Sunday, June 12, 2011

Chief Storytelling Officer: Benefits for the school leader

storytelling-full One of the school leader’s most important role is what I call being the CSO – Chief Storytelling Officer – for the school.  I have written before about telling good stories well, I neglected to include why storytelling is a vital skill for the leader.

School Culture and Tradition

Sure, your school may have an archive and the library may have an entire collection of past yearbooks, but being able to “tell the tale” of how your school has evolved into the paragon of virtue and scholarship is a key part of your school culture and tradition.  Here’s a hint – find the teachers or staff members who have been around “forever” and LISTEN TO THEM!  There are great nuggets of wisdom in their stories.  You will be surprised to learn what they maintenance worker, cafeteria assistant, bus driver, or 7th grade history teacher remembers about how the school operated in 1989.

Recruiting and Retention

Telling the story of your school is a powerful piece to any recruiting or retention plan.  This applies to any type of recruiting and retention effort – faculty, staff, or students.  Powerful stories about your successes and your students’ successes are among the most important and effective parts to recruiting and retention plans.  As proof, have you ever read a book, watched a movie/TV show, or visited a website that you really liked and found enlightening?  Probably so.  After, did you check out another book from that author?  Watch another movie from that director/actor?  Set the DVR for the next TV episode?  Bookmarked the website?  Also likely.  Good stories keep people coming back and help attract new people to you.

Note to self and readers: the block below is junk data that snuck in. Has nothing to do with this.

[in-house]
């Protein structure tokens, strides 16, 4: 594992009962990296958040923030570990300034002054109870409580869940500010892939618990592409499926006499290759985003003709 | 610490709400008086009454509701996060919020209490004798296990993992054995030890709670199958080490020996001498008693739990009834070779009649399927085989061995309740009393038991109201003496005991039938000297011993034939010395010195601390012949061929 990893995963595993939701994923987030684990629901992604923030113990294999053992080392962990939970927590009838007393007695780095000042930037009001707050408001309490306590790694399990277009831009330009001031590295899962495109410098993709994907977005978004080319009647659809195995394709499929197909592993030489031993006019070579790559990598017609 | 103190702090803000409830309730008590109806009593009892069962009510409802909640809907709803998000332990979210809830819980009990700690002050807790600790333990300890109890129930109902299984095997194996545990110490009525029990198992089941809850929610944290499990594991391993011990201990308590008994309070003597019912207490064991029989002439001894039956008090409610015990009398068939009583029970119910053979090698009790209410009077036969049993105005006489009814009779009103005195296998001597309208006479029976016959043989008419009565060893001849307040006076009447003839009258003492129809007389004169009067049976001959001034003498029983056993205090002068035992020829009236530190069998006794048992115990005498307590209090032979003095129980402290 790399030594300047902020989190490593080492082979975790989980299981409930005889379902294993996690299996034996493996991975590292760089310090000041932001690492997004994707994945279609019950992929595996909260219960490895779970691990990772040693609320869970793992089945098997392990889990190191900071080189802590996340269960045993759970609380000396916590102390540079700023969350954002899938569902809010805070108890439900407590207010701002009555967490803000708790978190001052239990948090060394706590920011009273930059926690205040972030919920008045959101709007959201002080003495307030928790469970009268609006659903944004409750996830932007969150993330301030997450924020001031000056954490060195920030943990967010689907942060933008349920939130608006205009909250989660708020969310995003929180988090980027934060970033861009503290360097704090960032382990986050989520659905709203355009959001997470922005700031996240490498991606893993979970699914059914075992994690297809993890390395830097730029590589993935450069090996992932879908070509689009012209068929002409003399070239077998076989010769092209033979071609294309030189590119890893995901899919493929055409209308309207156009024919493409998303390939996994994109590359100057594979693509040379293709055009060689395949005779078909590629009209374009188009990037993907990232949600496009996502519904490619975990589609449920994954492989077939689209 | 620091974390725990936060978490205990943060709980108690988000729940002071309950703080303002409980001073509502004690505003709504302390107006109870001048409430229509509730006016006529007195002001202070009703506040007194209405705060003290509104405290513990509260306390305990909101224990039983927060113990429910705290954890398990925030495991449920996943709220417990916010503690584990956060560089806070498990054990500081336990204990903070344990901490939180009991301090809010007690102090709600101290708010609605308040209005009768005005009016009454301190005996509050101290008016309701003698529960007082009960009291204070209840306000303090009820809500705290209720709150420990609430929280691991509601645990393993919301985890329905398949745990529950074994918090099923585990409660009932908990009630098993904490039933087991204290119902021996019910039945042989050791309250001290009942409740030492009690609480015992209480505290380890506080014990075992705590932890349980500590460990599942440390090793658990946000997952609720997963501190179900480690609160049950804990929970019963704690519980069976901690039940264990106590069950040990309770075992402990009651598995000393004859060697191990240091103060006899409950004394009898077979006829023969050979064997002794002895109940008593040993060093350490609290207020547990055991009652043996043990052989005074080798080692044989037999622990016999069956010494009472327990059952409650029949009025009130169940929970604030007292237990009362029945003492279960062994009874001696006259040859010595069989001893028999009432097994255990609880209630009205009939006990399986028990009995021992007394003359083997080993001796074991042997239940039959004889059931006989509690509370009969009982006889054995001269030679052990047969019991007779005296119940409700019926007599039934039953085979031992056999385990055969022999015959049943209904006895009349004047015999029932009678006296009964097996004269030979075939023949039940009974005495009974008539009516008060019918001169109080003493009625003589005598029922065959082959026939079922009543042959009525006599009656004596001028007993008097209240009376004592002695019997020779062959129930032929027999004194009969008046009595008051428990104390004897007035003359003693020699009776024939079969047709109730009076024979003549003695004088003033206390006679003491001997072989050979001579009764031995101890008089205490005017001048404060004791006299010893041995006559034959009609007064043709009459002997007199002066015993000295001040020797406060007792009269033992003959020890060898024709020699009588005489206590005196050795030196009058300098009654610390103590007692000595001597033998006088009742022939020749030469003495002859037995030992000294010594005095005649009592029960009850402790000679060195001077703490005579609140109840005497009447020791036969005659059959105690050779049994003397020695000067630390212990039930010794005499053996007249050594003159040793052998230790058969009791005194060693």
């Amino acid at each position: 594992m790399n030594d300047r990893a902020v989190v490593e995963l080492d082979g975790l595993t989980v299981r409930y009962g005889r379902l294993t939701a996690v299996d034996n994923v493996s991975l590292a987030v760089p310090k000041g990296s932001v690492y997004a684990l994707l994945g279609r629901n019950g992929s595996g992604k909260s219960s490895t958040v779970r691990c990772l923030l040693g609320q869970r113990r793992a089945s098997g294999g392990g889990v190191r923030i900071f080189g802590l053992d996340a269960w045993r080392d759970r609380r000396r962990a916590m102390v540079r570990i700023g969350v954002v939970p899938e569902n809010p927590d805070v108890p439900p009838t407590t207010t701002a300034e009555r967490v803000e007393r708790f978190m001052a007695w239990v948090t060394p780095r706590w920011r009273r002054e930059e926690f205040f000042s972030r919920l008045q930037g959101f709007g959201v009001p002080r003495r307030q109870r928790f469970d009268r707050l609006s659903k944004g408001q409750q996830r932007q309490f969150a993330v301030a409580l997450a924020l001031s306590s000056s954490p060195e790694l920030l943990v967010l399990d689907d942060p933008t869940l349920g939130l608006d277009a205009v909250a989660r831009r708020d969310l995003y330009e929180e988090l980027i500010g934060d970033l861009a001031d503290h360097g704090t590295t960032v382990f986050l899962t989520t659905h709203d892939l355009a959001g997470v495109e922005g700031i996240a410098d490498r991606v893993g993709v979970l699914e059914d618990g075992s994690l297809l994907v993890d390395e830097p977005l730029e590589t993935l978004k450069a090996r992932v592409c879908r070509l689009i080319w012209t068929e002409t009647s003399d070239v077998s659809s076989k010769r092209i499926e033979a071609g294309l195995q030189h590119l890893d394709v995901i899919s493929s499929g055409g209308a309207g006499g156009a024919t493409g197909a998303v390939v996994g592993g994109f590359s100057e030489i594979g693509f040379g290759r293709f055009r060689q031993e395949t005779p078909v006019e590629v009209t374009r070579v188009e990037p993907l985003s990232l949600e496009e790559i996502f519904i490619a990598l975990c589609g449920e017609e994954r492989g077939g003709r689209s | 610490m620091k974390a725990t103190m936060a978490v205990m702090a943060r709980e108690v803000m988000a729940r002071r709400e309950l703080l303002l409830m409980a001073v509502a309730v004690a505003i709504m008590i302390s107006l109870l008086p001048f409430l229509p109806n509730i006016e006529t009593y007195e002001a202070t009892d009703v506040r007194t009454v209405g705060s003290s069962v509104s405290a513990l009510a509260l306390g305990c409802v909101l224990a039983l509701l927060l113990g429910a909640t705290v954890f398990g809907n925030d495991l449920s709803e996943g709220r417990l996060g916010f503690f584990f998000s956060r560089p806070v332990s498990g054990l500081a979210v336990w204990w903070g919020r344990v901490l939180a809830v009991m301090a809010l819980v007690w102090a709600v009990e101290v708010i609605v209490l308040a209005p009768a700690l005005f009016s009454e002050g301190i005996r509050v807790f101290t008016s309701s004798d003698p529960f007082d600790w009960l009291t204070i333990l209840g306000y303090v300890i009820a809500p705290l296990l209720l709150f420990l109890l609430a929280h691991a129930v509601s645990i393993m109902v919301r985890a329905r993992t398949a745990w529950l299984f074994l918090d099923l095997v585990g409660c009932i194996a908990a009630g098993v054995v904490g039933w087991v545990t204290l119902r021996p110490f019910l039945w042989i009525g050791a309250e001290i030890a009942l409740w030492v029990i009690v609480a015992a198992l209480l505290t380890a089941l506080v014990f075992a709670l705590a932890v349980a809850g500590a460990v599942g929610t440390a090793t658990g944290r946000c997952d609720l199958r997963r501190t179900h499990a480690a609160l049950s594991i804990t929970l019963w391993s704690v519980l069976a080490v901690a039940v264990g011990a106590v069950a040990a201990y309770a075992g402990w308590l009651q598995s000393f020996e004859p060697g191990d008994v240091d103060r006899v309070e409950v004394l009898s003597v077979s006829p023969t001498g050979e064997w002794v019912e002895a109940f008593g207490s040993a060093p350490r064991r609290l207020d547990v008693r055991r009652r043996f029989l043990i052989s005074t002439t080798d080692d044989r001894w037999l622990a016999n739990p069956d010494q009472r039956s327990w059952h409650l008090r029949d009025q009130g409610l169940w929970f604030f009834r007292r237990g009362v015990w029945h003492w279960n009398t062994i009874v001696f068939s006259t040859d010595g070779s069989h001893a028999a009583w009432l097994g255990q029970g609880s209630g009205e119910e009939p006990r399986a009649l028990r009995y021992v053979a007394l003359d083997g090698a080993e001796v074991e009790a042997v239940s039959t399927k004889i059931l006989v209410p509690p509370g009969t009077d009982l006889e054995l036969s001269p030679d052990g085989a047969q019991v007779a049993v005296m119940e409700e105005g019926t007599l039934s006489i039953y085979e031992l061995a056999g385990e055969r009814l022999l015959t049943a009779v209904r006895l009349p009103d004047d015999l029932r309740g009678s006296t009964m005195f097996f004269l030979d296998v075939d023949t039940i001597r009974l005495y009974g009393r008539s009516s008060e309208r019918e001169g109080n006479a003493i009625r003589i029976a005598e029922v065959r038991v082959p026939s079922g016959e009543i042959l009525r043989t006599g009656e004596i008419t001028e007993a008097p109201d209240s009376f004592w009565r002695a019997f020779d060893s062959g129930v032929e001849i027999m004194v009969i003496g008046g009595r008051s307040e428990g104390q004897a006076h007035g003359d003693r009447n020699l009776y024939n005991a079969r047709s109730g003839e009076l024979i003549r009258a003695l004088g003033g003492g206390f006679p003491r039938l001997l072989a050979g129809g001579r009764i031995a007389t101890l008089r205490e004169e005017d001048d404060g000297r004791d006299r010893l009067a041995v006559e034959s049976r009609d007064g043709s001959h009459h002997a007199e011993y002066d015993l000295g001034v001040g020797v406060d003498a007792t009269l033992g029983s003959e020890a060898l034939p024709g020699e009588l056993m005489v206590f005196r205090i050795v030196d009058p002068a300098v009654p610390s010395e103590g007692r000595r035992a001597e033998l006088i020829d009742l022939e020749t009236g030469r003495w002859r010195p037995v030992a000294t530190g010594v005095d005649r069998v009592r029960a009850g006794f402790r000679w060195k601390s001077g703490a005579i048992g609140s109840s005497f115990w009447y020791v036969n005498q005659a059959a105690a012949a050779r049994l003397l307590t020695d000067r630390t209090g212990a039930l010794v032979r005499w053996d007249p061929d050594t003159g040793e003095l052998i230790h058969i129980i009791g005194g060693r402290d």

Fund Raising and Development

Of all the areas school leaders are involved in, this one is often among the ones the leader has the least amount of experience.  This is because most school leaders are former teachers, not professional fund raisers.  Funds and volunteers are more eager and generous when they feel they are making a genuine impact for the betterment of a cause that is seen as most worthy of their time, money, and energy.  School leaders who can tell the school’s story – or more importantly a story of how the students benefit from similar generosity – make a significant impact on the success of fund raising and development efforts.  Investments follow value, but the school leader is critical in communicating that value to the larger community.


Finally, and maybe most obviously, school leaders who tell the story of their school well are INTERESTING!  School leaders often need to speak publically.  They use their school’s stories in those addresses.  Be interesting, avoid putting you audience to sleep.


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